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Encephalitis is a swelling of the functional parts of the brain that can be caused by specific viruses or by an autoimmune response. This can have serious and long-lasting effects; prevention is therefore the key.

Viral encephalitis

Most cases of encephalitis are caused by viral infections. Many viruses can cause inflammation and can reach the central nervous system (CNS) via the neurons that link various parts of the body with the brain or through the neurons of the nose. The following are most commonly associated with such acute viral encephalitis:

  • Herpes simplex virus, the virus responsible for cold sores
  • Human herpes viruses, including the chicken pox and measles virus
  • Rubella virus, which causes German measles and can spread to the brain several years later, causing sub-acute sclerosing panencephalitis (SSPE)
  • West Nile fever virus, an arbovirus spread by mosquitoes in Africa, Europe, the Middle East, Asia, and North America
  • Japanese encephalitis virus, which is particularly prevalent across Asia and Australia and is spread by mosquitoes
  • The human immunodeficiency virus (HIV)
  • Rabies virus, spread by bites from infected animals; common in south and south-east Asia

Although these viruses can be spread by either human-to-human contact or by the bite of a mosquito, encephalitis itself cannot be spread from one person to another.

Post-viral encephalitis

Encephalitis can also be a result of the immune system attacking the brain after a viral infection and is termed post-infectious, or autoimmune encephalitis. In most cases, we do not fully understand why this happens. Several forms exist:

  • Acute disseminated encephalomyelitis (ADEM) arises following viral infection, rash, or immunisation, but is not caused by a virus.
  • Hashimoto’s encephalitis, a condition in which antibodies attack the body’s own nerve cells in the brain. It is a rare complication of the autoimmune thyroid disease, Hashimoto’s thyroiditis.
  • Rasmussen’s syndrome, which causes inflammation of specific parts of the brain.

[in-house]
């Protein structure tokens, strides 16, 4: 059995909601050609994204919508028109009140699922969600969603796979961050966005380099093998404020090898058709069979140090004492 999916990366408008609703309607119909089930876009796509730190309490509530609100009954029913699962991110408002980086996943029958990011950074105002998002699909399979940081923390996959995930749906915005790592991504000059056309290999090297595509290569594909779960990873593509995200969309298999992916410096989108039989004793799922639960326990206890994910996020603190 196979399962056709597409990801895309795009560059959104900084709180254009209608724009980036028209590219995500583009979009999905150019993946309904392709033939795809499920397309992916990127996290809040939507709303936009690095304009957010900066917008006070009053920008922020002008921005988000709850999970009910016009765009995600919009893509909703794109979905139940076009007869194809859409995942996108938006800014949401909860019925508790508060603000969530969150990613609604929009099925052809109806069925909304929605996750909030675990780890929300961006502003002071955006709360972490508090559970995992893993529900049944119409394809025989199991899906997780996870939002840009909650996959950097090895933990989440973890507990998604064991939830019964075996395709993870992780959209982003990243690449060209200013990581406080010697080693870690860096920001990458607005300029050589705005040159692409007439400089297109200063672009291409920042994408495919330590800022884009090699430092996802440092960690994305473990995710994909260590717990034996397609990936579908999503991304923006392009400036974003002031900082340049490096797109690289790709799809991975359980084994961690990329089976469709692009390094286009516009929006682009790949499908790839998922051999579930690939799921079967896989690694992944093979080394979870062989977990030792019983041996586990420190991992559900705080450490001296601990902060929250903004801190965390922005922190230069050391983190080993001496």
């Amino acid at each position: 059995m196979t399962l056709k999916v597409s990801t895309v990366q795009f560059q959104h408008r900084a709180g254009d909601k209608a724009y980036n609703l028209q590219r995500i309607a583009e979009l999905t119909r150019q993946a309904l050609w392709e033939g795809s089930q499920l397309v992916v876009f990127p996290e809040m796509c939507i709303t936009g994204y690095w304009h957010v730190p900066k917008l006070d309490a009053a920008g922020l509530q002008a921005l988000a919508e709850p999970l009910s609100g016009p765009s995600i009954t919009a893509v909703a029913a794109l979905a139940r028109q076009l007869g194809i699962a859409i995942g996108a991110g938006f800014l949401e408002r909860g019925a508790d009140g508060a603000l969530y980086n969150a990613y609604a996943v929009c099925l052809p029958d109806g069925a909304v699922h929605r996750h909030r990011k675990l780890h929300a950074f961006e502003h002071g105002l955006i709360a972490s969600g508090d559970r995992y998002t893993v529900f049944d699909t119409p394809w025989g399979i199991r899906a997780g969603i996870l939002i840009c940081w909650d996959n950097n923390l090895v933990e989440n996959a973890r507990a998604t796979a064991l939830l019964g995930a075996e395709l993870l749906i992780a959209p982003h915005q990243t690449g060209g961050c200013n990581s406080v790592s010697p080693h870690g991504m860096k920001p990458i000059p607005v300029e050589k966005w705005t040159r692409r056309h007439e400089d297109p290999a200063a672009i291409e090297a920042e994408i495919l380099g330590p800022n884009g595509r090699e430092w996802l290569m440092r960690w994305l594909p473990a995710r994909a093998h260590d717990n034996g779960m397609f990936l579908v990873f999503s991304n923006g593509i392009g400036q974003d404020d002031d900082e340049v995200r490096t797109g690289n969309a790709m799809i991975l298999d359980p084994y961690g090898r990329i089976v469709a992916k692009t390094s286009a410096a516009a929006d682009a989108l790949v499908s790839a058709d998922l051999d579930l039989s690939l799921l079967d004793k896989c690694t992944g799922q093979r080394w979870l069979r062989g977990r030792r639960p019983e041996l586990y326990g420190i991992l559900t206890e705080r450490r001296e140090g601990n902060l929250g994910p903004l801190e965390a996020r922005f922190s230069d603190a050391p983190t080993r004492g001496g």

The symptoms of encephalitis

Encephalitis can develop extremely quickly and symptoms vary depending on the stage of infection. The early signs of inflammation include:

  • Headaches
  • Increased body temperature
  • Just not feeling ‘well’

Symptoms then develop over a period of days or weeks to resemble those of influenza and can include:

  • Feeling tired more than usual or getting very drowsy.
  • A sore throat.
  • Having a stiff and painful back or neck.
  • Getting confused or irritated with those around you.
  • Stumbling and having trouble walking.
  • Finding it uncomfortable to be in a brightly lit room.

Diagnosing encephalitis

Because this is a very specific type of brain inflammation, it is important to distinguish it from other neurological conditions that have similar symptoms but need to be treated differently. The following tests are carried out to do this:

  • Brain scans, including computerised tomography (CT) or magnetic resonance imaging (MRI).
  • An electroencephalogram (EEG) to check the function of the brain.
  • A lumbar puncture, in which a doctor removes a small amount of cerebrospinal fluid (or CSF), the fluid that surrounds the brain and spinal cord, to check for infections.

It is also important to find out if the person affected has recently travelled to regions of the world that have a high risk of acute viral encephalitis.

Anyone can be affected by encephalitis, although young children and the elderly are at the highest risk. The earlier the encephalitis is diagnosed, the better the outcome.

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